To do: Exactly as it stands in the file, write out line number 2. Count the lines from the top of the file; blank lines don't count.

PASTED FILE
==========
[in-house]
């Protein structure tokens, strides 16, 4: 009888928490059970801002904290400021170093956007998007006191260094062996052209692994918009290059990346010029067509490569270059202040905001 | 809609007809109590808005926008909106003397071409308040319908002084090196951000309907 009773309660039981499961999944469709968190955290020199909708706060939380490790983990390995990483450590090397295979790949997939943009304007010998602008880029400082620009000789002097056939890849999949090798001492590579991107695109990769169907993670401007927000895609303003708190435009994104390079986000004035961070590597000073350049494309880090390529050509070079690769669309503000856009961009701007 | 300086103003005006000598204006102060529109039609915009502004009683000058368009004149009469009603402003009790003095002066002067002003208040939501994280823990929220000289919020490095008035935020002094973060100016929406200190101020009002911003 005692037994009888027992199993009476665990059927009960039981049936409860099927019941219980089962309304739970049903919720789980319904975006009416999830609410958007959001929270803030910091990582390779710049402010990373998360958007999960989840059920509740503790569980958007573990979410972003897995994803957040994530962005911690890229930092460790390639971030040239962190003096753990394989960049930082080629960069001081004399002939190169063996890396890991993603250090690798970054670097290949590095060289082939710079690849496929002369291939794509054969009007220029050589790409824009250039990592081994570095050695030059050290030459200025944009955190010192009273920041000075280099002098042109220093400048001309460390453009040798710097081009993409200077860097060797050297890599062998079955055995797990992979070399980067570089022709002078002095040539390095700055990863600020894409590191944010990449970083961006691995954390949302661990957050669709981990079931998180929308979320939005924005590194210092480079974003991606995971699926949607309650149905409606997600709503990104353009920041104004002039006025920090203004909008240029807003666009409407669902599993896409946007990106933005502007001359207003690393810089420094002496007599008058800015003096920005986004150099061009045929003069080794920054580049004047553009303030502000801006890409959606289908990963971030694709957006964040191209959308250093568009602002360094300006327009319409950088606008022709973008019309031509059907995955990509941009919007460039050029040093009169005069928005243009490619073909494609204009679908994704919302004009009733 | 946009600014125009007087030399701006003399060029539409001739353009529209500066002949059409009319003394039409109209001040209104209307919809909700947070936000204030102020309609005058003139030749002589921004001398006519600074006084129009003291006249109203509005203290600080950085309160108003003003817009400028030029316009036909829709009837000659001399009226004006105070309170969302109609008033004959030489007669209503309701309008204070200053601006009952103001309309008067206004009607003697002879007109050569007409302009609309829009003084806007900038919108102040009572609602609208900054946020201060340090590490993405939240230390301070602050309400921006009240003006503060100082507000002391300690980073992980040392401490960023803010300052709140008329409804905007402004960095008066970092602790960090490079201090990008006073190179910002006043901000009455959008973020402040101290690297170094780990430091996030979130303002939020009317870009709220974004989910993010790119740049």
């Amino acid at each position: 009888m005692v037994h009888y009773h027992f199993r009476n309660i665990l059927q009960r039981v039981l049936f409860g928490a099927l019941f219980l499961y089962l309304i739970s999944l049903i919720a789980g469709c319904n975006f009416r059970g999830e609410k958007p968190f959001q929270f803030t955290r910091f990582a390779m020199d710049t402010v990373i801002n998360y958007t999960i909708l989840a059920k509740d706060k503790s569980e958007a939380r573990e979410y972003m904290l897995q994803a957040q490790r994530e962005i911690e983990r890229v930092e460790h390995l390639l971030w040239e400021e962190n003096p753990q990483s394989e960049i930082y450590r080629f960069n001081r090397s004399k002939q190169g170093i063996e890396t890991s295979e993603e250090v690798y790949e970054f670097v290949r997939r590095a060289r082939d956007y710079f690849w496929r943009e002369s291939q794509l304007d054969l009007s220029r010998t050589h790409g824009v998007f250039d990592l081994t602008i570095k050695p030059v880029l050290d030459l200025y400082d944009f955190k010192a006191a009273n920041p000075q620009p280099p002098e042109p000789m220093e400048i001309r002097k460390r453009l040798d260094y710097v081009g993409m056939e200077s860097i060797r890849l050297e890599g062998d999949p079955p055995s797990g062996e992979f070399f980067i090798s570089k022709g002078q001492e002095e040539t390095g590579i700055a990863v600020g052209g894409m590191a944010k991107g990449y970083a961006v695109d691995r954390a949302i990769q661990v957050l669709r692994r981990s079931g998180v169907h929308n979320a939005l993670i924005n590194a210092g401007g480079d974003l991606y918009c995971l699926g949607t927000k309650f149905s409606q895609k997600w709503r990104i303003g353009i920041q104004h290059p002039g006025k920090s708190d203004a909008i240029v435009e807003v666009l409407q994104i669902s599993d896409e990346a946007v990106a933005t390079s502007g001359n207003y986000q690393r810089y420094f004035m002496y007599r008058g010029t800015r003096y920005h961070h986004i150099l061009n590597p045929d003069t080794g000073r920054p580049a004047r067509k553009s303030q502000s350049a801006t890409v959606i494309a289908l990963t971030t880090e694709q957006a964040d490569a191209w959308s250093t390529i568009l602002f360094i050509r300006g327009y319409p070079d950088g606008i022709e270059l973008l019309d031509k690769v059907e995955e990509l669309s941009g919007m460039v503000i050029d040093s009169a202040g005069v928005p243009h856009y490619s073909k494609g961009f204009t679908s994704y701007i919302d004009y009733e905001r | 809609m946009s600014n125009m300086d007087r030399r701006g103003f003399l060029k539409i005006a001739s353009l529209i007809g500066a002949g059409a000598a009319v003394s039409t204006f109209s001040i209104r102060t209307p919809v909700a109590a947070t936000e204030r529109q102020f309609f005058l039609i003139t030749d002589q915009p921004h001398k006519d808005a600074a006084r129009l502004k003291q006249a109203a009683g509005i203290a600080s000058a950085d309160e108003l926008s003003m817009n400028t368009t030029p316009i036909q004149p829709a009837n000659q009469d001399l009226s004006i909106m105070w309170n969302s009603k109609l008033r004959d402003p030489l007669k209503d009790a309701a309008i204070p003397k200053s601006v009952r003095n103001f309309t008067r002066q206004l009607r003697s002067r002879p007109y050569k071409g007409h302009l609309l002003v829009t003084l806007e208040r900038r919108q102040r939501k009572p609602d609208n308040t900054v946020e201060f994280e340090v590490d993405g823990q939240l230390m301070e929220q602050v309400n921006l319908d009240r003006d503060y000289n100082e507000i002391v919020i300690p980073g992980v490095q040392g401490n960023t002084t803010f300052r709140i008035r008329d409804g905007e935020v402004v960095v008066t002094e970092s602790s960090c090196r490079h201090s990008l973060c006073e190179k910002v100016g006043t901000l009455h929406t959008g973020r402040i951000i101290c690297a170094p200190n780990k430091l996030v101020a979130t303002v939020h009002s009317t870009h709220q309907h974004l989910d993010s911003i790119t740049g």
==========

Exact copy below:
């Protein structure tokens, strides 16, 4: 009888928490059970801002904290400021170093956007998007006191260094062996052209692994918009290059990346010029067509490569270059202040905001 | 809609007809109590808005926008909106003397071409308040319908002084090196951000309907 009773309660039981499961999944469709968190955290020199909708706060939380490790983990390995990483450590090397295979790949997939943009304007010998602008880029400082620009000789002097056939890849999949090798001492590579991107695109990769169907993670401007927000895609303003708190435009994104390079986000004035961070590597000073350049494309880090390529050509070079690769669309503000856009961009701007 | 300086103003005006000598204006102060529109039609915009502004009683000058368009004149009469009603402003009790003095002066002067002003208040939501994280823990929220000289919020490095008035935020002094973060100016929406200190101020009002911003 005692037994009888027992199993009476665990059927009960039981049936409860099927019941219980089962309304739970049903919720789980319904975006009416999830609410958007959001929270803030910091990582390779710049402010990373998360958007999960989840059920509740503790569980958007573990979410972003897995994803957040994530962005911690890229930092460790390639971030040239962190003096753990394989960049930082080629960069001081004399002939190169063996890396890991993603250090690798970054670097290949590095060289082939710079690849496929002369291939794509054969009007220029050589790409824009250039990592081994570095050695030059050290030459200025944009955190010192009273920041000075280099002098042109220093400048001309460390453009040798710097081009993409200077860097060797050297890599062998079955055995797990992979070399980067570089022709002078002095040539390095700055990863600020894409590191944010990449970083961006691995954390949302661990957050669709981990079931998180929308979320939005924005590194210092480079974003991606995971699926949607309650149905409606997600709503990104353009920041104004002039006025920090203004909008240029807003666009409407669902599993896409946007990106933005502007001359207003690393810089420094002496007599008058800015003096920005986004150099061009045929003069080794920054580049004047553009303030502000801006890409959606289908990963971030694709957006964040191209959308250093568009602002360094300006327009319409950088606008022709973008019309031509059907995955990509941009919007460039050029040093009169005069928005243009490619073909494609204009679908994704919302004009009733 | 946009600014125009007087030399701006003399060029539409001739353009529209500066002949059409009319003394039409109209001040209104209307919809909700947070936000204030102020309609005058003139030749002589921004001398006519600074006084129009003291006249109203509005203290600080950085309160108003003003817009400028030029316009036909829709009837000659001399009226004006105070309170969302109609008033004959030489007669209503309701309008204070200053601006009952103001309309008067206004009607003697002879007109050569007409302009609309829009003084806007900038919108102040009572609602609208900054946020201060340090590490993405939240230390301070602050309400921006009240003006503060100082507000002391300690980073992980040392401490960023803010300052709140008329409804905007402004960095008066970092602790960090490079201090990008006073190179910002006043901000009455959008973020402040101290690297170094780990430091996030979130303002939020009317870009709220974004989910993010790119740049």